I think about Marshall Intermediate where I’ve been stuck in Room 20, the Special Ed room.   The school retards meet there.  As a sixth grader, I was in the room every period, but now as an eighth grader, it’s only for two periods.  So, I’m not as dumb as some people think.

And I’ve learned a few tricks along the way.  If you give me something to read, I’ll study it, and after the letters stop bouncing around, I’ll figure out what it says.  I didn’t know how to do this when I was a little kid, so they stuck me in Special Ed when they found out I couldn’t read.

I put the picture away and go to my chess table where I’ve carved a whole set of chessmen out of balsa wood.  It’s the second thing I really care about.  And I’m learning to play chess all by myself.  Not bad for a retard, huh.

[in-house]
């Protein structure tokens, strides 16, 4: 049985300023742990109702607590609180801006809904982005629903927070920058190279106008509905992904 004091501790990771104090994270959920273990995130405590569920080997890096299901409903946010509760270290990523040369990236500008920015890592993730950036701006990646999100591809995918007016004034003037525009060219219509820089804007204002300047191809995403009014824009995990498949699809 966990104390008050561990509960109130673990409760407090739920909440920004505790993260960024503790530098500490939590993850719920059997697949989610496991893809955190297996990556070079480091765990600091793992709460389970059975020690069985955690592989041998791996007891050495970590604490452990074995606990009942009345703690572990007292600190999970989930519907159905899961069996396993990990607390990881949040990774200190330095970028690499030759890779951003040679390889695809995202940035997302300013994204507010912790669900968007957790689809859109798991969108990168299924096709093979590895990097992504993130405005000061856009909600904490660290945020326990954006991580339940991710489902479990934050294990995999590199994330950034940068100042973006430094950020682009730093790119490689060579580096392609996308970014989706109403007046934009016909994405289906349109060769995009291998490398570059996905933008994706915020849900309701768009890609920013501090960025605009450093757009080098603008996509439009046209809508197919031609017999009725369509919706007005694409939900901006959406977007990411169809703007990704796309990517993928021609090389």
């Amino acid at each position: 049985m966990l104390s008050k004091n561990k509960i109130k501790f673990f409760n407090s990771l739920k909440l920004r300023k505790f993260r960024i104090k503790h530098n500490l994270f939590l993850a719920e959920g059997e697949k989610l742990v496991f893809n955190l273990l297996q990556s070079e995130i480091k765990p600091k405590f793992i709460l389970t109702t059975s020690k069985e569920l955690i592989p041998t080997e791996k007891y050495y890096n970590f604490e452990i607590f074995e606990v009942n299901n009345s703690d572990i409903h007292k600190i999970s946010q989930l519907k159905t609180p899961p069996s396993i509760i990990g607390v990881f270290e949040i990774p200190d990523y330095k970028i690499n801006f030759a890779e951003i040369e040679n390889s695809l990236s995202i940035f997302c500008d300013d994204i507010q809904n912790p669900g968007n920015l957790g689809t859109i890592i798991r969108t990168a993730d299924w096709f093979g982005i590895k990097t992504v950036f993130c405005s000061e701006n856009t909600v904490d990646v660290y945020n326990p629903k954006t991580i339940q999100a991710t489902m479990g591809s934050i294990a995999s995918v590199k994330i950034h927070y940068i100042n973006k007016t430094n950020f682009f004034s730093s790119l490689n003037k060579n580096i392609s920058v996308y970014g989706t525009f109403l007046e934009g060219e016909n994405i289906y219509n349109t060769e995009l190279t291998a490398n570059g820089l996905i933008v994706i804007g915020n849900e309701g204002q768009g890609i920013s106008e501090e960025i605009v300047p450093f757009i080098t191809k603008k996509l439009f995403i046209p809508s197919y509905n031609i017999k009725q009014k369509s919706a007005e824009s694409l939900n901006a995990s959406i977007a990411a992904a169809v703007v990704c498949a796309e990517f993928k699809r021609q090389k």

It’s taken me three days to carve the last of the 32 pieces of chessmen.  Here’s the black king in my hand. Something is wrong with the cross on the king’s crown.  I pick up my X-acto knife and cut around the imperfect edges of the cross to make it look better.  I pass the piece from hand to hand, analyzing every feature.  It has to be perfect before I can stop shaping, and it is.

I lay the piece face down, take my X-acto in hand and slice off the king’s head.

Bye-bye enemies.

  •                                    *                                           *

Published by monkmoonman

I'm a soapbox Irishman with a fever to set things right in the world. I write stories and poems about the planned genocide of Native Americans, the troubles of youngsters trapped in Special Ed classes, and the fallacy of celibacy in the Catholic church. If you're feverish like me, tune me in.